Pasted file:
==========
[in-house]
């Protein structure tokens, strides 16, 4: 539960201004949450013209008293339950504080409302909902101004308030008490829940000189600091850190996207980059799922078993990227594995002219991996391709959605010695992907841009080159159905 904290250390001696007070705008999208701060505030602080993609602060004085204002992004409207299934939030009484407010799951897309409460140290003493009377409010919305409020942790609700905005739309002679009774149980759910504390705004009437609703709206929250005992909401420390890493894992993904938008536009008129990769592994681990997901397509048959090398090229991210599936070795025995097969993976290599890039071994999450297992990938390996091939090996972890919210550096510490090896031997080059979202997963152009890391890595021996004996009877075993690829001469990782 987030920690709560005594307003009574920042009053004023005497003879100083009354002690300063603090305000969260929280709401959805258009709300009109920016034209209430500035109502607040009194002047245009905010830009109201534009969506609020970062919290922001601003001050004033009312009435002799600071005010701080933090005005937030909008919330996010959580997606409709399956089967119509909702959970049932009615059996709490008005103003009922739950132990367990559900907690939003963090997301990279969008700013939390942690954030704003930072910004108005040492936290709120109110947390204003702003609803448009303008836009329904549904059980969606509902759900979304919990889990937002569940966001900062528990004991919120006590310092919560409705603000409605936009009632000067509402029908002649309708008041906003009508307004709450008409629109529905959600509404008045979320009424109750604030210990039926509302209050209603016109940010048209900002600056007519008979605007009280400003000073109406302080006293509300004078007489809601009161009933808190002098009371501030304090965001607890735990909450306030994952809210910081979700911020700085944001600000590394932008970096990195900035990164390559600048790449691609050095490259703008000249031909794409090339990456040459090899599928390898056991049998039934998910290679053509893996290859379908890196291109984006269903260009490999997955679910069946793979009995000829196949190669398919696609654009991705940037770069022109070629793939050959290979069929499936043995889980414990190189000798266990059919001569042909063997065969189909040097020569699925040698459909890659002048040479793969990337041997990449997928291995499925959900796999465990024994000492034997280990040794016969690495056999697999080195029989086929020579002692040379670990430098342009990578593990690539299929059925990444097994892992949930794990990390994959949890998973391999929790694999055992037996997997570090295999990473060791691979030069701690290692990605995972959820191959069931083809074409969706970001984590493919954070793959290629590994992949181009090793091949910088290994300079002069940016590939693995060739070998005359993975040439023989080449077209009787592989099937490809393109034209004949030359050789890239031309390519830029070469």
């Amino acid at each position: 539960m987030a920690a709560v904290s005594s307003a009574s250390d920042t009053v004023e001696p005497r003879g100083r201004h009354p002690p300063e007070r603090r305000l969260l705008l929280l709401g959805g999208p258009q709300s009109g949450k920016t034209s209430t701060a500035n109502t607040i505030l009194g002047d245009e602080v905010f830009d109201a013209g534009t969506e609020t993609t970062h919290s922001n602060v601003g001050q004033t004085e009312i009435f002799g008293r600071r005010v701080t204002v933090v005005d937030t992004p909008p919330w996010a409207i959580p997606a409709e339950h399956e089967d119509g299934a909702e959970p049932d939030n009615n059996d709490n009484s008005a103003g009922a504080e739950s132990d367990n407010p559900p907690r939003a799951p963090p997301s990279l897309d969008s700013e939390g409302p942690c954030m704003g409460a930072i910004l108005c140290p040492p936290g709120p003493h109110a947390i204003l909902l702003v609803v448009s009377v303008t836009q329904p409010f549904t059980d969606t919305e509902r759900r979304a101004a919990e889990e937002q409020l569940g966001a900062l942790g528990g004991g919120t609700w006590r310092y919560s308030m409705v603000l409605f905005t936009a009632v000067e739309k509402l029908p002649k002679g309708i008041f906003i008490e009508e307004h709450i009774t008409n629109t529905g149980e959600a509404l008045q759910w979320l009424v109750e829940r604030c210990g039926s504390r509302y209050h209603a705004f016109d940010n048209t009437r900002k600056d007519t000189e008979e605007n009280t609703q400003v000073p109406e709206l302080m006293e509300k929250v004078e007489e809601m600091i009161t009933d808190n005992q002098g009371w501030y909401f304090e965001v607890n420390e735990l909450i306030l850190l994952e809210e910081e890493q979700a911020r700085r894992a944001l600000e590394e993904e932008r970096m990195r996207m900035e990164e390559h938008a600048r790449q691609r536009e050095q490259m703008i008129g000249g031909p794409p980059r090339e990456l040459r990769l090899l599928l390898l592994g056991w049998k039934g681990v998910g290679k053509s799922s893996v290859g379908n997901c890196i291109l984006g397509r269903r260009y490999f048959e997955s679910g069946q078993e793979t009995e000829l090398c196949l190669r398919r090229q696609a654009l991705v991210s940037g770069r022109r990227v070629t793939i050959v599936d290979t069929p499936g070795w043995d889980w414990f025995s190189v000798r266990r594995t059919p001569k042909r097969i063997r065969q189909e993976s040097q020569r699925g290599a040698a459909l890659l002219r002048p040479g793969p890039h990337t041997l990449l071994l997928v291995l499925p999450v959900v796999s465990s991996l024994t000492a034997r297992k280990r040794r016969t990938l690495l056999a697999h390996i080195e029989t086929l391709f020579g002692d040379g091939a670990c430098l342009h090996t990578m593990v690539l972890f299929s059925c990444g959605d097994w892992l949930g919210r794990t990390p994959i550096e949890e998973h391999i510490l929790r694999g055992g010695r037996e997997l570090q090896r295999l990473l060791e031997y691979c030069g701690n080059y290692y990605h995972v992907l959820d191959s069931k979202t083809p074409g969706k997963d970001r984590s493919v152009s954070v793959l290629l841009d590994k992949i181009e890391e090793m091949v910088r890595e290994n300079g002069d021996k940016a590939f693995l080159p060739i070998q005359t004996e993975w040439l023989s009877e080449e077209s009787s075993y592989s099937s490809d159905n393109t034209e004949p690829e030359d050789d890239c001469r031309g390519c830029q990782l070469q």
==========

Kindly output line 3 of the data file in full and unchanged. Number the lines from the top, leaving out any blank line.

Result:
């Amino acid at each position: 539960m987030a920690a709560v904290s005594s307003a009574s250390d920042t009053v004023e001696p005497r003879g100083r201004h009354p002690p300063e007070r603090r305000l969260l705008l929280l709401g959805g999208p258009q709300s009109g949450k920016t034209s209430t701060a500035n109502t607040i505030l009194g002047d245009e602080v905010f830009d109201a013209g534009t969506e609020t993609t970062h919290s922001n602060v601003g001050q004033t004085e009312i009435f002799g008293r600071r005010v701080t204002v933090v005005d937030t992004p909008p919330w996010a409207i959580p997606a409709e339950h399956e089967d119509g299934a909702e959970p049932d939030n009615n059996d709490n009484s008005a103003g009922a504080e739950s132990d367990n407010p559900p907690r939003a799951p963090p997301s990279l897309d969008s700013e939390g409302p942690c954030m704003g409460a930072i910004l108005c140290p040492p936290g709120p003493h109110a947390i204003l909902l702003v609803v448009s009377v303008t836009q329904p409010f549904t059980d969606t919305e509902r759900r979304a101004a919990e889990e937002q409020l569940g966001a900062l942790g528990g004991g919120t609700w006590r310092y919560s308030m409705v603000l409605f905005t936009a009632v000067e739309k509402l029908p002649k002679g309708i008041f906003i008490e009508e307004h709450i009774t008409n629109t529905g149980e959600a509404l008045q759910w979320l009424v109750e829940r604030c210990g039926s504390r509302y209050h209603a705004f016109d940010n048209t009437r900002k600056d007519t000189e008979e605007n009280t609703q400003v000073p109406e709206l302080m006293e509300k929250v004078e007489e809601m600091i009161t009933d808190n005992q002098g009371w501030y909401f304090e965001v607890n420390e735990l909450i306030l850190l994952e809210e910081e890493q979700a911020r700085r894992a944001l600000e590394e993904e932008r970096m990195r996207m900035e990164e390559h938008a600048r790449q691609r536009e050095q490259m703008i008129g000249g031909p794409p980059r090339e990456l040459r990769l090899l599928l390898l592994g056991w049998k039934g681990v998910g290679k053509s799922s893996v290859g379908n997901c890196i291109l984006g397509r269903r260009y490999f048959e997955s679910g069946q078993e793979t009995e000829l090398c196949l190669r398919r090229q696609a654009l991705v991210s940037g770069r022109r990227v070629t793939i050959v599936d290979t069929p499936g070795w043995d889980w414990f025995s190189v000798r266990r594995t059919p001569k042909r097969i063997r065969q189909e993976s040097q020569r699925g290599a040698a459909l890659l002219r002048p040479g793969p890039h990337t041997l990449l071994l997928v291995l499925p999450v959900v796999s465990s991996l024994t000492a034997r297992k280990r040794r016969t990938l690495l056999a697999h390996i080195e029989t086929l391709f020579g002692d040379g091939a670990c430098l342009h090996t990578m593990v690539l972890f299929s059925c990444g959605d097994w892992l949930g919210r794990t990390p994959i550096e949890e998973h391999i510490l929790r694999g055992g010695r037996e997997l570090q090896r295999l990473l060791e031997y691979c030069g701690n080059y290692y990605h995972v992907l959820d191959s069931k979202t083809p074409g969706k997963d970001r984590s493919v152009s954070v793959l290629l841009d590994k992949i181009e890391e090793m091949v910088r890595e290994n300079g002069d021996k940016a590939f693995l080159p060739i070998q005359t004996e993975w040439l023989s009877e080449e077209s009787s075993y592989s099937s490809d159905n393109t034209e004949p690829e030359d050789d890239c001469r031309g390519c830029q990782l070469q």